Really beautiful things happen when you start showing yourself some love. I know all of us hippy-dippy, spirituality-seeking, peace-promulgating, love-spreading, yoga-bending weirdos are all about this idea and we just don’t. know. how. to. stop. talking about it. I feel ya – it’s probably annoying to be told day in and day out to love yourself (especially when you think or feel or know that you already do). It starts with the notion of, “Of course I love myself. I’m pretty damn awesome!” which usually leads to, “Do I really love myself?” and then you get lost in a myriad of questions that need answers only you have, but don’t know where to find. It’s a maze, a trap, a Schrodinger’s cat type question. Can you both love and not love yourself?
Until you ask yourself the big questions of IF you love yourself and WHY, you’ll probably be a little bit of both – or, more accurately, you may never know the truth of the matter if you’re unwilling to delve into the complexity of who you are and why you are.
Isn’t psychology fun?
Spiritualists identify this as part of a spiritual awakening, but the kicker is that it was also recognized by Jung as a psychological process (hello Shadow..). I’ve been going through my own awakening or reconciliation for about four or five years now and it’s really started to ramp up in the past year or so (I talked about some of it here). Today was another break through, albeit probably tiny – but a breakthrough nonetheless. I started to realize all the ways I haven’t forgiven others, but have expected forgiveness for some of the more mindless ways I’ve behaved. I’ve expected clemency for my misgivings during my own growth, but I had not been generous enough to pay that forward. I also realized that by acknowledging and feeling guilt for my mistakes, I hadn’t quite forgiven myself for being an imperfect human being.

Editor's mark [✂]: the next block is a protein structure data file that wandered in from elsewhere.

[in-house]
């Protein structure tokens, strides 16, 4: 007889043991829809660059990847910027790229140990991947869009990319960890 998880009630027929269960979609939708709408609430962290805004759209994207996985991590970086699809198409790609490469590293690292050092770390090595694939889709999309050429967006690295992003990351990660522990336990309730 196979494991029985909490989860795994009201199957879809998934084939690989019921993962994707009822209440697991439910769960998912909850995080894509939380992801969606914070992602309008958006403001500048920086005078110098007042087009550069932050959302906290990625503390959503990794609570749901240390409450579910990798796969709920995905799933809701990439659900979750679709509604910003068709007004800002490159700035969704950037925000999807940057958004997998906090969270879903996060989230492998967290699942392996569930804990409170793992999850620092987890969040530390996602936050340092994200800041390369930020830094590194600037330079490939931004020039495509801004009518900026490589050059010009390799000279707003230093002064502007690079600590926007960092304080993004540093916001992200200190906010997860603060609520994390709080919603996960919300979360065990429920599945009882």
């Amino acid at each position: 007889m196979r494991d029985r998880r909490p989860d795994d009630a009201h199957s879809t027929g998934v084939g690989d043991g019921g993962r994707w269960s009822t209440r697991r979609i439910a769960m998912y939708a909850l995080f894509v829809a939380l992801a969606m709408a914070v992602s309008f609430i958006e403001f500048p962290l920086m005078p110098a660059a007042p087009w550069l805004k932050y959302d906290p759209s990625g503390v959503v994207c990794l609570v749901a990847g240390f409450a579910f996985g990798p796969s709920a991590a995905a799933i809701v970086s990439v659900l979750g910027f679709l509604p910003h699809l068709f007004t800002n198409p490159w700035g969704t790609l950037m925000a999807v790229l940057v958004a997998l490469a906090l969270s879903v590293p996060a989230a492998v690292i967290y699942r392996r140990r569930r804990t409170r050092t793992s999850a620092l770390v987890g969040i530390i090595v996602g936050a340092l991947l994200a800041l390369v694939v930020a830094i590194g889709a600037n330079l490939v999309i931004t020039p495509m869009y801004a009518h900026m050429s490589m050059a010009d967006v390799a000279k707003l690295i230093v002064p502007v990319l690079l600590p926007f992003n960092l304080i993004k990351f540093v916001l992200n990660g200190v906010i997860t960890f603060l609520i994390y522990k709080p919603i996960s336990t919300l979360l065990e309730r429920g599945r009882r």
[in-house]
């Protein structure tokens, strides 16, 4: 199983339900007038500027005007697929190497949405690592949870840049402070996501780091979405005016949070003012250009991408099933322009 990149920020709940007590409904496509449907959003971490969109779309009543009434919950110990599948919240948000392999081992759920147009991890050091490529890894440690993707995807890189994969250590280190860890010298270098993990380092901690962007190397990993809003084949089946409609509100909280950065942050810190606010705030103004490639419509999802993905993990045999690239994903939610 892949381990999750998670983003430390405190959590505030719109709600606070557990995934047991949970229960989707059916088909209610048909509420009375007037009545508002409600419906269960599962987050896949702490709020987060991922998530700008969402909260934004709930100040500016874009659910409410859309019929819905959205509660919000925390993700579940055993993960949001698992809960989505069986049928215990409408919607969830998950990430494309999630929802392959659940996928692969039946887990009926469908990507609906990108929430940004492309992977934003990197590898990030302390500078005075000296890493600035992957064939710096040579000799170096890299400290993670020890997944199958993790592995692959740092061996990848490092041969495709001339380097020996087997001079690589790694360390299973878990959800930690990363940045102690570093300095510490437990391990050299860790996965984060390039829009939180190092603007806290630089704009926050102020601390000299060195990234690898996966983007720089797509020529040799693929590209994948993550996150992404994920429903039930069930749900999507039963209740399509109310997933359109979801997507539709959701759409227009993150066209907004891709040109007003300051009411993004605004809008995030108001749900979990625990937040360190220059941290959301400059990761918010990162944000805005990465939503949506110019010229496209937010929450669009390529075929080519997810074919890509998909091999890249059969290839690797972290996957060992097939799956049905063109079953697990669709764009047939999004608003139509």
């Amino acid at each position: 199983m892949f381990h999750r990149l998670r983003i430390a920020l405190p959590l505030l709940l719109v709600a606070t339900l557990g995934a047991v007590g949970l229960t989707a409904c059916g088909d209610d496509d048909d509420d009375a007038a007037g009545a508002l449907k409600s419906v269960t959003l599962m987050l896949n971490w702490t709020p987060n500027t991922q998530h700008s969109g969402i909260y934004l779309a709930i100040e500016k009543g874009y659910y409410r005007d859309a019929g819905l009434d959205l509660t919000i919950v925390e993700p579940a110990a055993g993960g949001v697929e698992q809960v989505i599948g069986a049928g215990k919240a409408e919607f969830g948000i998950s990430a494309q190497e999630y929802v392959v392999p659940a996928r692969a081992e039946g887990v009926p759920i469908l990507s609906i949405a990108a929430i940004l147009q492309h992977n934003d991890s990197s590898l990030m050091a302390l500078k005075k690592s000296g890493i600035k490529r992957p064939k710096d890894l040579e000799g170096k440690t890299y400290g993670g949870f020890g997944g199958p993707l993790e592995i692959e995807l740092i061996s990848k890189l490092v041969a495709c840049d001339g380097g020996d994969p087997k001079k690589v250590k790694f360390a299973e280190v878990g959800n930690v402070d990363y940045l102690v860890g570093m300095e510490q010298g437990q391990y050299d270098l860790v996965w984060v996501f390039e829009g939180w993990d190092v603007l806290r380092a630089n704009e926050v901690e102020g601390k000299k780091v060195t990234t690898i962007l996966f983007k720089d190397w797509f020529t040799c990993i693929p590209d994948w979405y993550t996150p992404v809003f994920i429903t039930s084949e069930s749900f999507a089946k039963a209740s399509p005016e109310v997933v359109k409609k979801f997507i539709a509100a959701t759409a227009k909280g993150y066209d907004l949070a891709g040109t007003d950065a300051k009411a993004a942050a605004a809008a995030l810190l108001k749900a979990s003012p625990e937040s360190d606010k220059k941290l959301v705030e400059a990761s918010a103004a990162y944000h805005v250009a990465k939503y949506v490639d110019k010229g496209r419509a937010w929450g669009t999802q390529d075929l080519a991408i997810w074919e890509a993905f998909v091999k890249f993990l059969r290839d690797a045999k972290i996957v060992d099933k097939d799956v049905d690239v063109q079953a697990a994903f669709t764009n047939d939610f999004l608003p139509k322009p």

The only thing I can do to right my wrongs and move forward in, what I hope, will be a more whole, loving state of being is to begin to forgive myself and others. For me, this includes extending generosity and kindness to anyone who I feel may have slighted me in some way. The generosity entails an acknowledgement that people generally tend to have the best intentions, with somewhat limited tools to accomplish the job. In other words, (Brene Brown’s words) people are doing the best they can with what they have. In forgiving others for their mistakes, I can then forgive myself for being a sometimes over-bearing, heavy-handed, harshly judging, control freak. I may always be those things – but I know my intentions are always for the greater good. If I extend this idea to myself, I should then extend this idea to others. I do not have to agree with them, or permit them access to my inner world, but I can forgive them and be kind.
Holding on to what I feel to be trespasses is the same as staying in the box until the hydrocyanic acid atom begins to decay – it ensures a swift death for my soul. By forgiving – really, truly, honestly, whole-heartedly forgiving- I am breaking out of Schrodinger’s little steel box before the vial can be broken. Because I want to live.